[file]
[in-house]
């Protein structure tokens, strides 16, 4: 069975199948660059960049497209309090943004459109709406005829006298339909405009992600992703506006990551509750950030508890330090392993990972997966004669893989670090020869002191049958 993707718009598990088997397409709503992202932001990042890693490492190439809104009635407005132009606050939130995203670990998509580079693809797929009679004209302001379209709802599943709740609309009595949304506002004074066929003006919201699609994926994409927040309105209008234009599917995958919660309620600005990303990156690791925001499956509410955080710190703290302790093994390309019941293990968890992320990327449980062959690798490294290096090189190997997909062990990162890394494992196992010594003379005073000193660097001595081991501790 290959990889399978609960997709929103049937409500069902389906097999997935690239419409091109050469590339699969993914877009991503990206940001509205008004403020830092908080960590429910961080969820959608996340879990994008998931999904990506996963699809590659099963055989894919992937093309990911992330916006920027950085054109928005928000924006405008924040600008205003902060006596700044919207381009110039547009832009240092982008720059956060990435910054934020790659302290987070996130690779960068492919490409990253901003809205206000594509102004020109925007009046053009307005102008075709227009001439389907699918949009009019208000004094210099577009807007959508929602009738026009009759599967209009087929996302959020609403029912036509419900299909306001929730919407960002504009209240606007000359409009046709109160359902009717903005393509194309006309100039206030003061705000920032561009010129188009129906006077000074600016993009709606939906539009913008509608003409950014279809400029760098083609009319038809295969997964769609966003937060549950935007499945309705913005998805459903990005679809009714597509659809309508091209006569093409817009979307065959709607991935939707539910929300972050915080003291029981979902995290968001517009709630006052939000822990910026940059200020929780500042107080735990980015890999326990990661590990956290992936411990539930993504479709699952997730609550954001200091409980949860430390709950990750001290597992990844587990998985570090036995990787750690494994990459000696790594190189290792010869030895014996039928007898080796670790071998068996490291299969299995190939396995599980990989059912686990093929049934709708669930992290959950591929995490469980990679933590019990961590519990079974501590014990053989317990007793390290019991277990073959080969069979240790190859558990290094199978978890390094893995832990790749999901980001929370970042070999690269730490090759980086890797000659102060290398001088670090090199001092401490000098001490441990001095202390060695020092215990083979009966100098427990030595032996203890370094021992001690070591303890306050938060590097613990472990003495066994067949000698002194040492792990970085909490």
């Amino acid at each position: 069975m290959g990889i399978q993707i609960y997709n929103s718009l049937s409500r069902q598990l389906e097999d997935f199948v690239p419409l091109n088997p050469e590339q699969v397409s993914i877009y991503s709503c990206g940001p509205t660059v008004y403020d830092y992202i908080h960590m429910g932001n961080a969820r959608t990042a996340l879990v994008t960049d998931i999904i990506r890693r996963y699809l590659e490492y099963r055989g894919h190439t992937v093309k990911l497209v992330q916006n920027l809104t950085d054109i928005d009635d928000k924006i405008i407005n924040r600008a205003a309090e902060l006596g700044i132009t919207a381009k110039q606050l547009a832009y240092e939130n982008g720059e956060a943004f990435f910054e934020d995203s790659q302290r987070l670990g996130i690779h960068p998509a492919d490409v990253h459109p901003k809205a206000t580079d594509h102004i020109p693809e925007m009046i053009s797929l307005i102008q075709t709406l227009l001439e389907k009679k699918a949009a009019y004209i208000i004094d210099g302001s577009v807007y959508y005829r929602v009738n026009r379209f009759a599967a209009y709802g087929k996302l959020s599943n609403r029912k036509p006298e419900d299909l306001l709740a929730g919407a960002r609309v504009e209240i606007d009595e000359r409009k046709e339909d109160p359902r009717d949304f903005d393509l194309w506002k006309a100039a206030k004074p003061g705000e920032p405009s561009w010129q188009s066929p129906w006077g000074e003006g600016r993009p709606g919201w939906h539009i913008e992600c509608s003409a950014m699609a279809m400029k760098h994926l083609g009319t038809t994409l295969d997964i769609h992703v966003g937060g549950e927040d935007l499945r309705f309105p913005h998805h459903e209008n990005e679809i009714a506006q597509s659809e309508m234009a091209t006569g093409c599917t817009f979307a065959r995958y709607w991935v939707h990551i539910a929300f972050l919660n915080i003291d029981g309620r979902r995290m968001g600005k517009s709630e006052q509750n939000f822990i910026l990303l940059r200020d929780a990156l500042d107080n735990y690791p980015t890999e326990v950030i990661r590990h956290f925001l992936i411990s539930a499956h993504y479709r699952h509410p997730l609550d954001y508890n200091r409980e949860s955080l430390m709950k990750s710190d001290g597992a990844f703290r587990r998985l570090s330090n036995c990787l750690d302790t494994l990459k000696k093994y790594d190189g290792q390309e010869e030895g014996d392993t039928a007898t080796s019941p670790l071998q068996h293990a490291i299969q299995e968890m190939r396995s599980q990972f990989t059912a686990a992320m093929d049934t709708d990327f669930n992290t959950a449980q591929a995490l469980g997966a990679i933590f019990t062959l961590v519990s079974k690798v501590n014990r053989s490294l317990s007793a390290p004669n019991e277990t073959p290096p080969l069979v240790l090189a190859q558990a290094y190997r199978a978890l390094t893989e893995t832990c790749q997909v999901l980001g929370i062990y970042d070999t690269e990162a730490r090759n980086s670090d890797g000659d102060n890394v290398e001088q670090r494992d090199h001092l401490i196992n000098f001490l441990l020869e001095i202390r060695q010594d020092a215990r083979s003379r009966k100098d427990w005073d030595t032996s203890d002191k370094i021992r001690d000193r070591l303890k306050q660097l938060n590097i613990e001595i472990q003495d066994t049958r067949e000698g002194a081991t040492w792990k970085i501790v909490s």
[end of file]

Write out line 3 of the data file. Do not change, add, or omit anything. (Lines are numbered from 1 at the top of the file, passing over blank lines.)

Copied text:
């Amino acid at each position: 069975m290959g990889i399978q993707i609960y997709n929103s718009l049937s409500r069902q598990l389906e097999d997935f199948v690239p419409l091109n088997p050469e590339q699969v397409s993914i877009y991503s709503c990206g940001p509205t660059v008004y403020d830092y992202i908080h960590m429910g932001n961080a969820r959608t990042a996340l879990v994008t960049d998931i999904i990506r890693r996963y699809l590659e490492y099963r055989g894919h190439t992937v093309k990911l497209v992330q916006n920027l809104t950085d054109i928005d009635d928000k924006i405008i407005n924040r600008a205003a309090e902060l006596g700044i132009t919207a381009k110039q606050l547009a832009y240092e939130n982008g720059e956060a943004f990435f910054e934020d995203s790659q302290r987070l670990g996130i690779h960068p998509a492919d490409v990253h459109p901003k809205a206000t580079d594509h102004i020109p693809e925007m009046i053009s797929l307005i102008q075709t709406l227009l001439e389907k009679k699918a949009a009019y004209i208000i004094d210099g302001s577009v807007y959508y005829r929602v009738n026009r379209f009759a599967a209009y709802g087929k996302l959020s599943n609403r029912k036509p006298e419900d299909l306001l709740a929730g919407a960002r609309v504009e209240i606007d009595e000359r409009k046709e339909d109160p359902r009717d949304f903005d393509l194309w506002k006309a100039a206030k004074p003061g705000e920032p405009s561009w010129q188009s066929p129906w006077g000074e003006g600016r993009p709606g919201w939906h539009i913008e992600c509608s003409a950014m699609a279809m400029k760098h994926l083609g009319t038809t994409l295969d997964i769609h992703v966003g937060g549950e927040d935007l499945r309705f309105p913005h998805h459903e209008n990005e679809i009714a506006q597509s659809e309508m234009a091209t006569g093409c599917t817009f979307a065959r995958y709607w991935v939707h990551i539910a929300f972050l919660n915080i003291d029981g309620r979902r995290m968001g600005k517009s709630e006052q509750n939000f822990i910026l990303l940059r200020d929780a990156l500042d107080n735990y690791p980015t890999e326990v950030i990661r590990h956290f925001l992936i411990s539930a499956h993504y479709r699952h509410p997730l609550d954001y508890n200091r409980e949860s955080l430390m709950k990750s710190d001290g597992a990844f703290r587990r998985l570090s330090n036995c990787l750690d302790t494994l990459k000696k093994y790594d190189g290792q390309e010869e030895g014996d392993t039928a007898t080796s019941p670790l071998q068996h293990a490291i299969q299995e968890m190939r396995s599980q990972f990989t059912a686990a992320m093929d049934t709708d990327f669930n992290t959950a449980q591929a995490l469980g997966a990679i933590f019990t062959l961590v519990s079974k690798v501590n014990r053989s490294l317990s007793a390290p004669n019991e277990t073959p290096p080969l069979v240790l090189a190859q558990a290094y190997r199978a978890l390094t893989e893995t832990c790749q997909v999901l980001g929370i062990y970042d070999t690269e990162a730490r090759n980086s670090d890797g000659d102060n890394v290398e001088q670090r494992d090199h001092l401490i196992n000098f001490l441990l020869e001095i202390r060695q010594d020092a215990r083979s003379r009966k100098d427990w005073d030595t032996s203890d002191k370094i021992r001690d000193r070591l303890k306050q660097l938060n590097i613990e001595i472990q003495d066994t049958r067949e000698g002194a081991t040492w792990k970085i501790v909490s």